New DTC toolkit   //   December 20, 2021

Nike is leaning on digital goods as supply chain challenges slow growth

During Nike’s second-quarter fiscal earnings report, executives acknowledged that ongoing supply chain challenges were hurting the company’s ability to grow sales in the short term. But in 2022, the footwear and apparel retailer has its eye on growing consumer loyalty and digital sales, potentially with the help of NFTs.

During the company’s first-quarter earnings call in September, executives said that they would lower Nike’s full-year outlook, projecting that full-year sales would grow at a mid-single-digit pace, due to supply chain challenges. In addition to the congestion at the ports that every brand has to grapple with, much of Nike’s manufacturing is done in Vietnam, where factories have struggled to stay open and recruit enough workers due to coronavirus waves throughout the year.

Amid continued supply chain bottlenecks, Nike is now going beyond physical goods: It is focusing on investing in its digital business, most recently with the acquisition of RTFKT (pronounced “artifact”) a digital studio that has collaborated with artists on drops, many of which include the sale of both physical goods as well as NFTs. “As we navigate through short-term supply challenges, are focused on executing our Consumer Direct Acceleration strategy to fuel our long-term financial outlook,” executive vice president and chief financial officer Matt Friend said in a statement published alongside Nike’s second-quarter earnings release.

Nike’s revenue grew 1% year-over-year during the second quarter, to $11.4 billion. However, inventories were up 7% year-over-year, “driven by elevated in-transit inventories due to extended lead times from ongoing supply chain disruptions,” according to Nike’s press release.

In this most recent earnings release, Nike pointed to the fact that its direct business — which includes both its website and its own stores  — grew revenue 9% year-over-year as signs that is still an in-demand brand, and can still grow sales in spite of supply chain issues. In total, Nike’s direct business generated sales of $4.7 billion during the second quarter. The company’s profit for the quarter was $1.3 billion, up 7% year-over-year.

“[Nike] is a very coveted brand,” said Jessica Ramirez, retail research analyst at Jane Hali & Associates. She said while Nike is a brand that is known for driving hype and scarcity through product drops, in a way the company is driving demand through “accidental limited product at the moment because of supply chain issues.”

Over the past several years, Nike has been investing more in its digital business, trying to get more users to download its Nike+ app as well as its sneaker drops app.

To that end, earlier this month Nike announced that it had acquired RTFKT, though the company hasn’t yet disclosed specifically what it wants to do with the studio, beyond plans to “invest in the RTFKT brand.” RTFKT specializes in virtual product drops and NFTs, which are essentially digital works of art that can be traded on the blockchain.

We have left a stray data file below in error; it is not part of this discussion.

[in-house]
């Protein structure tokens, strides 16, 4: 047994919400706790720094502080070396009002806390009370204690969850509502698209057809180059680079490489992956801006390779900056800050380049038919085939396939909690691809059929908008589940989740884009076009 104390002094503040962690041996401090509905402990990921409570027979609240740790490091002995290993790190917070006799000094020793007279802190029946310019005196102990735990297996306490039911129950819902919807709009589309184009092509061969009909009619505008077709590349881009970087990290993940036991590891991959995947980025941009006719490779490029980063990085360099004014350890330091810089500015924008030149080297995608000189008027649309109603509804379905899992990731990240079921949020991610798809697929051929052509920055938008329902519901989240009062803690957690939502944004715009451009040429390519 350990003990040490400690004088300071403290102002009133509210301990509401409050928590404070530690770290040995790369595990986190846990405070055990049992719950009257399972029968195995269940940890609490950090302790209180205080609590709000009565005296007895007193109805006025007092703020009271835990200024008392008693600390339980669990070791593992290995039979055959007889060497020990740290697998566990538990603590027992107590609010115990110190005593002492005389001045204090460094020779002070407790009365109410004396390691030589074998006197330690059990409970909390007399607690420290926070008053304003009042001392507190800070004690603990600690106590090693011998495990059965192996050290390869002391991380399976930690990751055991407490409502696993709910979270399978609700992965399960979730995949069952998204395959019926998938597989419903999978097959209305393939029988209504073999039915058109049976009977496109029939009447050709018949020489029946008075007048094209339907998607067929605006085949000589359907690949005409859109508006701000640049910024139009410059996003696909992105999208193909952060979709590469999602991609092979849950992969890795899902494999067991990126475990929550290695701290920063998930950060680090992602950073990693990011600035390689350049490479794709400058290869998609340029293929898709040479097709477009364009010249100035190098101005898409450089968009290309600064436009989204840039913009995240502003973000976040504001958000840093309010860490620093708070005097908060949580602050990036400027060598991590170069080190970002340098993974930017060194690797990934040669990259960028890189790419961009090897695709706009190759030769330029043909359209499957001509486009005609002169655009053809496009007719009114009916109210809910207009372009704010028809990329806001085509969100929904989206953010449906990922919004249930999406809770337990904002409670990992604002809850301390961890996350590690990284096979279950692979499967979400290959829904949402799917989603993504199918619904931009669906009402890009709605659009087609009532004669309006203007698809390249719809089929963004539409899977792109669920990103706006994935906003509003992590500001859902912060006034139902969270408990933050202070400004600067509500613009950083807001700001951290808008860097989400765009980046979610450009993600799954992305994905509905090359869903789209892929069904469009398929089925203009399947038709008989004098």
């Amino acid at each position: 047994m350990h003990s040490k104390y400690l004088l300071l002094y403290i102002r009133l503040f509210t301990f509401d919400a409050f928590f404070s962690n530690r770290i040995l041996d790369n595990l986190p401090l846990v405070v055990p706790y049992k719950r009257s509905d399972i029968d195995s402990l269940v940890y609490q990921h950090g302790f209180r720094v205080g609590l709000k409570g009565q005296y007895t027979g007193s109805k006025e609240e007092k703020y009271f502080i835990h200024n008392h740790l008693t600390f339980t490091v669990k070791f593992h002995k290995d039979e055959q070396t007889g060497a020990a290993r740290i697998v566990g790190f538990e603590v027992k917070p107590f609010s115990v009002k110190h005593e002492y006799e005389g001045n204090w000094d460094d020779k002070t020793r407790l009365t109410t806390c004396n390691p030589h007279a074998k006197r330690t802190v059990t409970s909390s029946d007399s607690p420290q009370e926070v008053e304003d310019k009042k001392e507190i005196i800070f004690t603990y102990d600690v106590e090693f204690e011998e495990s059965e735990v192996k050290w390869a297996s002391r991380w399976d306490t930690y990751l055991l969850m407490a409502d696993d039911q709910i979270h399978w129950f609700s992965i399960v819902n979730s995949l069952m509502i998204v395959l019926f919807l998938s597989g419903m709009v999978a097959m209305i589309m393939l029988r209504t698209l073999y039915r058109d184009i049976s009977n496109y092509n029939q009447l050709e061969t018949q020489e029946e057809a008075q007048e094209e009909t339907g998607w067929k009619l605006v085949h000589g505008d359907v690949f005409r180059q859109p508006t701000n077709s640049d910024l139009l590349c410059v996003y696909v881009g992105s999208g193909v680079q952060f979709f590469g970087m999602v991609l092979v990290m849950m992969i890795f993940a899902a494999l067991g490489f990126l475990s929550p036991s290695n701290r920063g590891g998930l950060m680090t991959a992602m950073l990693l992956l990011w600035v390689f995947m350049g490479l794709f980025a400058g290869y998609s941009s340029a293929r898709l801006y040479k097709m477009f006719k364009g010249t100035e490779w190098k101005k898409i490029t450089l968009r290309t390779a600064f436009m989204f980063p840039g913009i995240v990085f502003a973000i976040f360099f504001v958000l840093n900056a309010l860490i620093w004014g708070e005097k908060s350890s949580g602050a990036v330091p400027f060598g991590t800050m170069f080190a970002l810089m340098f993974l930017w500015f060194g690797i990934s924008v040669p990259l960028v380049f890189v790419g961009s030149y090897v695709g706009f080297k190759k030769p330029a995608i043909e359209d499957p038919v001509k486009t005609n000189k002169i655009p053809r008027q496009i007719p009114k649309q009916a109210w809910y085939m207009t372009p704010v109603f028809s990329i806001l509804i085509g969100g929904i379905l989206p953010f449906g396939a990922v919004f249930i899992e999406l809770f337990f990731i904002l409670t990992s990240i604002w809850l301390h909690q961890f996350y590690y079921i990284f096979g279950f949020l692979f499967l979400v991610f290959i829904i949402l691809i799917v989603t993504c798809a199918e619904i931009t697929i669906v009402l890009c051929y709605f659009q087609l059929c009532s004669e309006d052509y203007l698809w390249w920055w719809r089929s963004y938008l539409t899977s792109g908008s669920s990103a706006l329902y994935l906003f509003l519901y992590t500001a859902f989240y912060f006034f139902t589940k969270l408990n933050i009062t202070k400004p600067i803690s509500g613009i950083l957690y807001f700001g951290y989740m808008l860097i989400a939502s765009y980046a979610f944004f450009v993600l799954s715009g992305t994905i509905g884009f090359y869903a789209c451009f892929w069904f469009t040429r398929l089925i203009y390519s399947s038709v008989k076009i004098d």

“This acquisition is another step that accelerates Nike’s digital transformation and allows us to serve athletes and creators at the intersection of sport, creativity, gaming and culture,” Nike President and CEO John Donahoe said in a statement at the time announcing the acquisition.

Oliver Dore, partner at digital product agency Work and Co said that there are a number of ways RTFKT could fit into Nike’s business.

“I think leveraging blockchain technology to be able to verify authenticity and provenance is going to be an increasingly important part of Nike’s brand moving forward,” said Dore, whose agency has previously worked with Nike, as well as other larger brands like IKEA and Etsy. He also added that Nike could use RTFKT to do NFT-related drops for loyalty program members. Competitor Adidas did just that earlier this week, partnering on an NFT project with Bored Ape Yacht Club, gmoney and Punks Comics. Adidas sold $22 million worth of NFTs in a matter of hours, with first access going to holders of the NFT groups Adidas worked with, among other stakeholders.

Other retailers like Macy’s have dabbled in releasing their own NFTs, Nike is the first major retailer to acquire a company in the NFT space. It could be a sign that NFTs and virtual product drops could become a more important part of retailers’ digital strategies going forward.

“Up until now I think the NFT space, particularly around collectibles, has felt a bit more niche in terms of community and opportunity,” said Dore. “I think Nike’s acquisition of RTFTK is a commitment to a lot of promise in that space.”